It is thus clear that the operational definition of AARO, although inspired by the Congressional aim to hold relevant Defense Department management points accountable for additional reporting, is rudimentary and incomplete. It omitted what AARO’s role, function, and mode of operation were expected to be during crisis incidents. Because of the speed and indeterminate nature of UAP developments and because it has not yet been robustly incorporated into current response protocols, AARO’s role during an incident could be caught in a tension of three overlapping but potentially competing contexts: in the case of a UAP that might be payload bearing, incident response falls within a military context, and AARO’s role would be left for DoD to define. Alternatively, in an intelligence context where the UAP is understood to be part of a foreign spy mission, then IC (i.e., the U.S. intelligence community comprising over 1,000 official agencies) would also decide, which means that AARO should be allowed to report at fairly levels close to the scope of the DNI (Director of National Intelligence), given that the size and complexity of IC, the relevance of a UAP incident to multiple IC agencies, and the potential intelligence damage inflicted by a UAP all require coordination through centralized decision-making. Thirdly, however, if, as happened with the Chinese spy balloons, an event has known international connections and is being tracked publicly by major news media, then the incident falls primarily within a political context. 

All of this speaks to a need for AARO’s role to be much better defined and coordinated along a wide variety of operational scenarios. Whether this will happen, given the diminutive size and budget of AARO, seems unlikely in the short term.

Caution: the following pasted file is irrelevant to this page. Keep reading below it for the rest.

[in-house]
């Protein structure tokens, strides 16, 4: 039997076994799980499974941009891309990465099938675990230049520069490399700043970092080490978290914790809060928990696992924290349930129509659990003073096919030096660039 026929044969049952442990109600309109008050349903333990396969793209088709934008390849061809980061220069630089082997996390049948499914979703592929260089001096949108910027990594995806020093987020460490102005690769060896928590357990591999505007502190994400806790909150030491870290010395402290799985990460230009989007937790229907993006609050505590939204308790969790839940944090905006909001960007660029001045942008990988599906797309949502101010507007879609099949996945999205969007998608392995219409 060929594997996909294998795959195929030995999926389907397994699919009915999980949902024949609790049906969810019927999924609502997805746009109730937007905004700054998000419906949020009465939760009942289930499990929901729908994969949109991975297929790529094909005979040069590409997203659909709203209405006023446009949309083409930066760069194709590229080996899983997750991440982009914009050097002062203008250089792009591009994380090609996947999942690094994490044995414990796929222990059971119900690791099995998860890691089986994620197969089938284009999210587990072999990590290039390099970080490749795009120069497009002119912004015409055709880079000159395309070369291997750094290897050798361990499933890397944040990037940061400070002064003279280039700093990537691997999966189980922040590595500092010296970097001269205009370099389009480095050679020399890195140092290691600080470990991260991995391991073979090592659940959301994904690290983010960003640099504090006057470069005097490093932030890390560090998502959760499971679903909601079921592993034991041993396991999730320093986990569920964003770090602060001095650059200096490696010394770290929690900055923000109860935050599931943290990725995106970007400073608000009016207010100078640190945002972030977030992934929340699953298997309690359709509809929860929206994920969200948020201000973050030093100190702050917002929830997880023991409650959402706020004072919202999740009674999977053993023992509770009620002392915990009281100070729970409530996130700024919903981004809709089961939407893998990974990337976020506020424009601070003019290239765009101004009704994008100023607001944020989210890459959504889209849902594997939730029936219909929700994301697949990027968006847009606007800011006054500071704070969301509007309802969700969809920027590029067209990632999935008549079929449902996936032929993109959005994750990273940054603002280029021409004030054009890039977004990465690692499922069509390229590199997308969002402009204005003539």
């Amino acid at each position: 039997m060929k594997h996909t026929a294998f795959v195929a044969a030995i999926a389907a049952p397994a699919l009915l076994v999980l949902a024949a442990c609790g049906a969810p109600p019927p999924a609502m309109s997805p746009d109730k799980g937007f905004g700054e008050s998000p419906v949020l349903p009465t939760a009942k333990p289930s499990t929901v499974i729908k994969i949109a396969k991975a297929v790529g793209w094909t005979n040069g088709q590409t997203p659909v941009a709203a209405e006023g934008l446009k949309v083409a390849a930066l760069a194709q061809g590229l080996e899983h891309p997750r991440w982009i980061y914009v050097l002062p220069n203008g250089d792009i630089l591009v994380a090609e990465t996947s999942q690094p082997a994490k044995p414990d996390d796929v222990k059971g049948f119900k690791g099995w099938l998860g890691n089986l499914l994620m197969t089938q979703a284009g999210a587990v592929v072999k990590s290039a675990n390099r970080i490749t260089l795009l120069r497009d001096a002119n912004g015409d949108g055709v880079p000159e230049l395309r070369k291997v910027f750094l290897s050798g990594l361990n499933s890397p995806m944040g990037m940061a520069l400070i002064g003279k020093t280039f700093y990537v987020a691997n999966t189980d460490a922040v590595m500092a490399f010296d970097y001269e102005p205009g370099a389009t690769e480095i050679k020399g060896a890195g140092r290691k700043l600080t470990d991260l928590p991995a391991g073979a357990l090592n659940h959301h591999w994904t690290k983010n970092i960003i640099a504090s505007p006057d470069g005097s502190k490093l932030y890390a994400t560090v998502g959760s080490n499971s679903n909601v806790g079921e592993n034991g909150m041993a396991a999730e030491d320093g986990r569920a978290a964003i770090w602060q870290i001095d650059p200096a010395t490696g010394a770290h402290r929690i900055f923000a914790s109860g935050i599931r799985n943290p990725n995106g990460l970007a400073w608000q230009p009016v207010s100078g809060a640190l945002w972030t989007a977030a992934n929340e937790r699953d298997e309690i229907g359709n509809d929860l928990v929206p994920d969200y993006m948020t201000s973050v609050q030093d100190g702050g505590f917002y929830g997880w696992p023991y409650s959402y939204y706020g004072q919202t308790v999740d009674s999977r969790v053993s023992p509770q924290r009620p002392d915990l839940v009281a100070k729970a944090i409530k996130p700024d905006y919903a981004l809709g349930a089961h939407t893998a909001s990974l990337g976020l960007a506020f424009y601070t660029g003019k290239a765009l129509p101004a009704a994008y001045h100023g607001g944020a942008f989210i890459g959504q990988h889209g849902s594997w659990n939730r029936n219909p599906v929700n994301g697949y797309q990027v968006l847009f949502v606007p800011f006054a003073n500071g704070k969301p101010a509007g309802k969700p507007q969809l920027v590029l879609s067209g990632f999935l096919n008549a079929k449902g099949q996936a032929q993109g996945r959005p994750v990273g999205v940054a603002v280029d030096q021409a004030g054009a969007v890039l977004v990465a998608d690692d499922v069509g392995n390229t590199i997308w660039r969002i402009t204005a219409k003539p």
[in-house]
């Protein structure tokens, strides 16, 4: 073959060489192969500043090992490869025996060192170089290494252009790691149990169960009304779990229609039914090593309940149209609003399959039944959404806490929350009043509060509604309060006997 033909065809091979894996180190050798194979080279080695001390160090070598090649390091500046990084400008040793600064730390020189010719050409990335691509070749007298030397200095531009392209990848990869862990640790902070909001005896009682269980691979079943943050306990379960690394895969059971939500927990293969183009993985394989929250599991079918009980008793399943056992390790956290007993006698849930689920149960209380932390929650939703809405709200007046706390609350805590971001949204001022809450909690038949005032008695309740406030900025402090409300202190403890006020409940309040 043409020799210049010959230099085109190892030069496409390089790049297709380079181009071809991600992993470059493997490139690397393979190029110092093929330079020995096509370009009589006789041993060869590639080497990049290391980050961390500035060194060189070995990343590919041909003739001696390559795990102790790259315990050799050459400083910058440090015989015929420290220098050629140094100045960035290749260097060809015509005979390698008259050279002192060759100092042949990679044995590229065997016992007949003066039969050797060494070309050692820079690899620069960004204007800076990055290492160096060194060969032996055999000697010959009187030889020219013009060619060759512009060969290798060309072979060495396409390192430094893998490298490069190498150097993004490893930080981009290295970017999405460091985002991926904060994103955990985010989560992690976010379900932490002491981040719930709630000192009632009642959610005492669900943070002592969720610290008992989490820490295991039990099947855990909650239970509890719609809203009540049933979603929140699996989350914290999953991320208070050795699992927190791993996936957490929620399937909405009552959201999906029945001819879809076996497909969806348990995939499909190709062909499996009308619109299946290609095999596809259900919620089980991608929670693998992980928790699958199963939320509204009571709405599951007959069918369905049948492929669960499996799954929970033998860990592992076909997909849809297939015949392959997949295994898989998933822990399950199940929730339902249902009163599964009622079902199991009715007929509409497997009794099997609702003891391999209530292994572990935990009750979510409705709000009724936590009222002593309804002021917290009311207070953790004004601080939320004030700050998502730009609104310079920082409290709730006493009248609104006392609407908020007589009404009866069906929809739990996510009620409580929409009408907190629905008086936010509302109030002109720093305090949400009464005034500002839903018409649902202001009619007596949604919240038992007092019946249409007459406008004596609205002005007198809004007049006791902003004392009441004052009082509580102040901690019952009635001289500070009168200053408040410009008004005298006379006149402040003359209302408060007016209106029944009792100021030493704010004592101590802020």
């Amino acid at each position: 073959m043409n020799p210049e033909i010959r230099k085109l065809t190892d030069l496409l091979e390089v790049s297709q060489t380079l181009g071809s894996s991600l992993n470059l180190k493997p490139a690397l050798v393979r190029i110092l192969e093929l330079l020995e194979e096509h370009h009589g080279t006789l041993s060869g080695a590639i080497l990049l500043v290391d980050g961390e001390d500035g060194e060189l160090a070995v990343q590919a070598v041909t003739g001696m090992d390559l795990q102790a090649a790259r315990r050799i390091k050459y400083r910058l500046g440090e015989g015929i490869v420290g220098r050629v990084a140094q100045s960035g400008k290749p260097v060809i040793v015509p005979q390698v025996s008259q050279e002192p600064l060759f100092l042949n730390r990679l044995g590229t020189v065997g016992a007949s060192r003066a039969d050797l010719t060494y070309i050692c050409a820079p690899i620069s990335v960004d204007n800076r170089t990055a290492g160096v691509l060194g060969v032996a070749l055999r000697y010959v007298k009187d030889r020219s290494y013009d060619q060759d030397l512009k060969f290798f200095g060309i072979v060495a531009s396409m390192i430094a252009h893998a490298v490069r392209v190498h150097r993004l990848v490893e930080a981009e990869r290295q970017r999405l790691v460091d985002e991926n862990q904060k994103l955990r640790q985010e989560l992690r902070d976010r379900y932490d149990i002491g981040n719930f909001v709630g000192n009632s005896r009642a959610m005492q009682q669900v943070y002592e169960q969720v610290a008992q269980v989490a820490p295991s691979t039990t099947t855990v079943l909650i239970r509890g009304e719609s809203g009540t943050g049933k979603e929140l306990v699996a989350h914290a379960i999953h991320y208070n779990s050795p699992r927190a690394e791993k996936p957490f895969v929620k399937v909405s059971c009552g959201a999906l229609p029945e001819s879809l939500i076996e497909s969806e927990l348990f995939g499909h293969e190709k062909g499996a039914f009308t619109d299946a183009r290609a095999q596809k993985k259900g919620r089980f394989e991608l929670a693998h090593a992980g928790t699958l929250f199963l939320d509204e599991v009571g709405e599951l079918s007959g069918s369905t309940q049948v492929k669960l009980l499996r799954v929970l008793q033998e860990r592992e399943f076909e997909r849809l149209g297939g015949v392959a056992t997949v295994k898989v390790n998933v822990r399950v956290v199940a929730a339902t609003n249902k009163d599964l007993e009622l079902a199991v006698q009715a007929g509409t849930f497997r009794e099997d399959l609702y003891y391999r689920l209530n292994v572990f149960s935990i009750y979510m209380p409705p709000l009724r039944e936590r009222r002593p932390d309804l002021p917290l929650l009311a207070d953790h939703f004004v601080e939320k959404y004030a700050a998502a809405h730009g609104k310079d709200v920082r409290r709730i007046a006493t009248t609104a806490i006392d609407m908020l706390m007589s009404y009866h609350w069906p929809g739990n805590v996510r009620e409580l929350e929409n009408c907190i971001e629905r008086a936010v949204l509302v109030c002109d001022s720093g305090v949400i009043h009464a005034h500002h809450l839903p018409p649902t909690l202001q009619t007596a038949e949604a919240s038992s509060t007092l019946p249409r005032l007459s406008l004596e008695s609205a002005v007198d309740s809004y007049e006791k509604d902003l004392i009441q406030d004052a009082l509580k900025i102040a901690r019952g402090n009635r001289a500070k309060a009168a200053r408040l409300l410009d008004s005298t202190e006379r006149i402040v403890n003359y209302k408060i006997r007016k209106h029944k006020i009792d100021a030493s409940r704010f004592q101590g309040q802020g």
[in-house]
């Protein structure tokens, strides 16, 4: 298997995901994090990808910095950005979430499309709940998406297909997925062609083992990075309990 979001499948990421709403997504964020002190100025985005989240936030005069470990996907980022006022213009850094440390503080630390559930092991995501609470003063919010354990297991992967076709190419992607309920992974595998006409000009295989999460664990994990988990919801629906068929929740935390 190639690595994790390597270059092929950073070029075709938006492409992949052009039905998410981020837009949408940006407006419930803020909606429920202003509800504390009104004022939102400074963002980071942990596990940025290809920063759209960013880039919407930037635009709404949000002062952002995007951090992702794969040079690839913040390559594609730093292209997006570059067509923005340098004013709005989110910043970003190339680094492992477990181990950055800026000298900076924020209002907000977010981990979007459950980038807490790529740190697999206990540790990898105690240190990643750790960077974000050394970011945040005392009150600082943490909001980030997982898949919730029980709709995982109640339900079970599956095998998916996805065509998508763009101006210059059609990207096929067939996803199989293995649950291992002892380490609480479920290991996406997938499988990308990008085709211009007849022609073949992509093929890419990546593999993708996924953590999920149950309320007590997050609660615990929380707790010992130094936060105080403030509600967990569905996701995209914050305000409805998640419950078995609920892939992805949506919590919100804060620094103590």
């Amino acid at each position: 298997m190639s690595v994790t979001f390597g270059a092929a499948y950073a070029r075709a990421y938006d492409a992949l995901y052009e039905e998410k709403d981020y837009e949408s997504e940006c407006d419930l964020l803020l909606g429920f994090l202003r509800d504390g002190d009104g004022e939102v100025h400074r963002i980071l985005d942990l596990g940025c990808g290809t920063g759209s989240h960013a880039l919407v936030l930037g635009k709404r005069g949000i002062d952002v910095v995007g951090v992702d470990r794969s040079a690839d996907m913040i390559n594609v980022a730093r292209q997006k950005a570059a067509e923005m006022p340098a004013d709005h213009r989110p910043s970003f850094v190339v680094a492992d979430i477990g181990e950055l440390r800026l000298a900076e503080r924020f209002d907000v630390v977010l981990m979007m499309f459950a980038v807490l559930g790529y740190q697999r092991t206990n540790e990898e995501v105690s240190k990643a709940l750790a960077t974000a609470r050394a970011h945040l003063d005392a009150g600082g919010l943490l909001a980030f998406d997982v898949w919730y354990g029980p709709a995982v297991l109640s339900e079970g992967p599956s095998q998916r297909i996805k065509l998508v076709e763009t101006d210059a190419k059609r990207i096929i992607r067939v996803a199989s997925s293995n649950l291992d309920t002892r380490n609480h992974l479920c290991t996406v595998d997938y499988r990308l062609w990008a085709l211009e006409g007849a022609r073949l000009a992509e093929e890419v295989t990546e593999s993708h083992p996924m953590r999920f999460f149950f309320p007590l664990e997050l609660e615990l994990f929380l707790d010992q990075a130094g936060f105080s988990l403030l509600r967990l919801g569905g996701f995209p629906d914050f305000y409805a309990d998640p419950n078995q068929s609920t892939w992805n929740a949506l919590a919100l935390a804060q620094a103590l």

5. AARO is not built to last

There is another reason why a well developed integration of AARO with interagency response protocols is unlikely to evolve. The complexity of AARO’s proper role, necessarily at the highest levels of multiple institutional contexts, poses a significant problem for different agencies and their policies. However, everyone knows that, in government, lasting legitimacy and influence are possible only through ownership (i.e., a class of problems that belongs to a specific agency, and no others). All long lasting lines of effort in the history of public administration began as units with provisional labels like “Project,”, then grew with fuller terms like “Office,” and were finally established as “Department,” “Agency,” “Bureau,” or “Administration.” A surprising number of such outfits emerged with the original sin of serving as points of coordination between competing agencies, but, for the successful ones, institutional expansion trajectory invariably traced a clear and well defined three-step strategy: 

1) gain legitimacy and authority by staking out a problem space (if the space is already covered by another agency, divide the problem and keep the smaller, more narrow slice),
2) make the area of specialty into a larger problem,
3) report directly above, not laterally. 

As a familiar example of this evolutionary pattern, the Office of Strategic Services (OSS) which was the intelligence agency of the United States during World War II, grew into the Central Intelligence Agency.